Hana then comes over and we do a screaming session for 20–25 minutes while I slow boil the honey tea that maximizes vocal proficiency. I have also eliminated all blue light from my vision through an experimental surgery that removes the top film of my eyeball and replaces it with an orange ultra-flex polymer that my friend and I made in the lab this past winter as a means to cure seasonal depression. I go to bed with a humidifier on.
In the music video for “We Appreciate Power,” Grimes gives form to her aforementioned regimen and literal meaning to the “360 approach.” She variously presents herself and her collaborator, Hana, on a rotating platform, clad in catsuits, their anatomical prowess accentuated as if drawn in manga, further equipped with an arsenal of swords, bows, and guns. Their optimized bodies are exhibited in the round – as a design product – prepared to endure a host of existential threats. “Elevate the human race, putting makeup on my face. . . . Come on you’re not even alive, if you’re not backed up on a drive,” she sings.
In her 2012 Artforum essay “Vanishing Point,” Sylvia Lavin writes that “In the complex ecology that characterizes our contemporary culture of excess . . . evidence of irrelevance instead lies in overproduction and superexposure: A new typology now waxes when it is on the wane.” Facing instability and the prospective destruction of the environment as we know it, the individual has become both ubiquitous terrain and agent of its own colonization. As capitalism’s last terrestrial frontiers are exhausted, its prospective gaze has turned to other domains. The defense of the self from ourselves will undoubtedly continue to be an increasingly complicated problem of daily life. The desire to extract value from the body is necessarily entangled with a new aesthetic of the self that variously celebrates virgin resources where external sources face depletion, and, adversely, systemic escape from the paradigm that resource extraction continues to feed. This attitude inhabits the logic of carbon capitalism itself and exacerbates a preoccupation with the self that may only signal its own demise. It points to an obsession with an aesthetic of the body as a lifeboat, when ultimately none may be available.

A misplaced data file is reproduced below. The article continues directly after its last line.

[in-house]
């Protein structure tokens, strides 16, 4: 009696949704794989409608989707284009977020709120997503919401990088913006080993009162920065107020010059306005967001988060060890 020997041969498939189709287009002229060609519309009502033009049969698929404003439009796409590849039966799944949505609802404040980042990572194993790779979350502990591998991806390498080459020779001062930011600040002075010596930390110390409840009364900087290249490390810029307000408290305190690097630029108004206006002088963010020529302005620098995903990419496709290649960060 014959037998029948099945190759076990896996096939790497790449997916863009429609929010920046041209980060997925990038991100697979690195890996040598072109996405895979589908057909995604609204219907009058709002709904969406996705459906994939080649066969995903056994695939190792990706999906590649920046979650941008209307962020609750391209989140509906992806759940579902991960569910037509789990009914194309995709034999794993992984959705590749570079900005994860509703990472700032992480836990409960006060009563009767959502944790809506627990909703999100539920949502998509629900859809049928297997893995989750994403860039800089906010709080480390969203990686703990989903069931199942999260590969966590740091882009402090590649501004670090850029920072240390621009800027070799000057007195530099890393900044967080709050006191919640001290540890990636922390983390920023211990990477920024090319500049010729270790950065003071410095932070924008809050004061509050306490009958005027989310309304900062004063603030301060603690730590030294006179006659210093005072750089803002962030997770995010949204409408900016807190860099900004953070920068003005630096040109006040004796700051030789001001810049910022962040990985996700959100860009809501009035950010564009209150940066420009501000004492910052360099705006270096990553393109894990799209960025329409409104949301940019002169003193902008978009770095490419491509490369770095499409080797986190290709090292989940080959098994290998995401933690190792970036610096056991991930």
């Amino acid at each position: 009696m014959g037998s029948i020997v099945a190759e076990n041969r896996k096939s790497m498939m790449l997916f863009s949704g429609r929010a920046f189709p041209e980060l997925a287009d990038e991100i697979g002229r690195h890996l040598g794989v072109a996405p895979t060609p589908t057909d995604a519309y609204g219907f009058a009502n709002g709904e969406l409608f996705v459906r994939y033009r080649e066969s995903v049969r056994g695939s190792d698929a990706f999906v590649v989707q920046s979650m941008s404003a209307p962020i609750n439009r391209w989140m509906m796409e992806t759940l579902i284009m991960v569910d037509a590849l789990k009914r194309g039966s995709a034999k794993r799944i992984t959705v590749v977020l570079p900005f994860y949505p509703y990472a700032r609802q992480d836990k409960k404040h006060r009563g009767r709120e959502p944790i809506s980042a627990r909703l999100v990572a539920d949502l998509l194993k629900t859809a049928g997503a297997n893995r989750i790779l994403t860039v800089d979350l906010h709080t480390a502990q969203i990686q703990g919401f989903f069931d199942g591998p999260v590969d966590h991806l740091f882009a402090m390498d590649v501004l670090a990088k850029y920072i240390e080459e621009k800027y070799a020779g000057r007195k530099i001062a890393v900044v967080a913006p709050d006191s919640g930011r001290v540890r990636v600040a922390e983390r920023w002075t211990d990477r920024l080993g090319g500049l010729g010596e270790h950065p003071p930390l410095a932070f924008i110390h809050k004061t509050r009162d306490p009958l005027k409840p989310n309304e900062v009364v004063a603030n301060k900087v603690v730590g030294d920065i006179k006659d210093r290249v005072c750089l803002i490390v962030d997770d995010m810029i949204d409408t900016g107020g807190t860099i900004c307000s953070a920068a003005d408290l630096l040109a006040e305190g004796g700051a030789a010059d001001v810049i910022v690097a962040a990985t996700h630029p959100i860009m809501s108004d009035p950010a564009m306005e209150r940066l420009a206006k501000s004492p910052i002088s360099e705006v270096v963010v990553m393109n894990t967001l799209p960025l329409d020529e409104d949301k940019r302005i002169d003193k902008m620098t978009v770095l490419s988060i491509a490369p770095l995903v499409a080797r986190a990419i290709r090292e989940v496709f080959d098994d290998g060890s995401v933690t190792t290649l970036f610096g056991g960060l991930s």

Founded by Miles Gertler and Igor Bragado at Princeton University in 2015, Common Accounts is an art and design research practice. Their work examines the intersections of the body with spaces both online and IRL, and considers extra-architectural material that often passes below the radar of the discipline. They are recognized for their work in the design of death and the virtual afterlife, including “Three Ordinary Funerals,” a prototypical home for the virtual afterlife, and “the Refresh, Renew Pavilion,” a funerary catafalque for the digital age.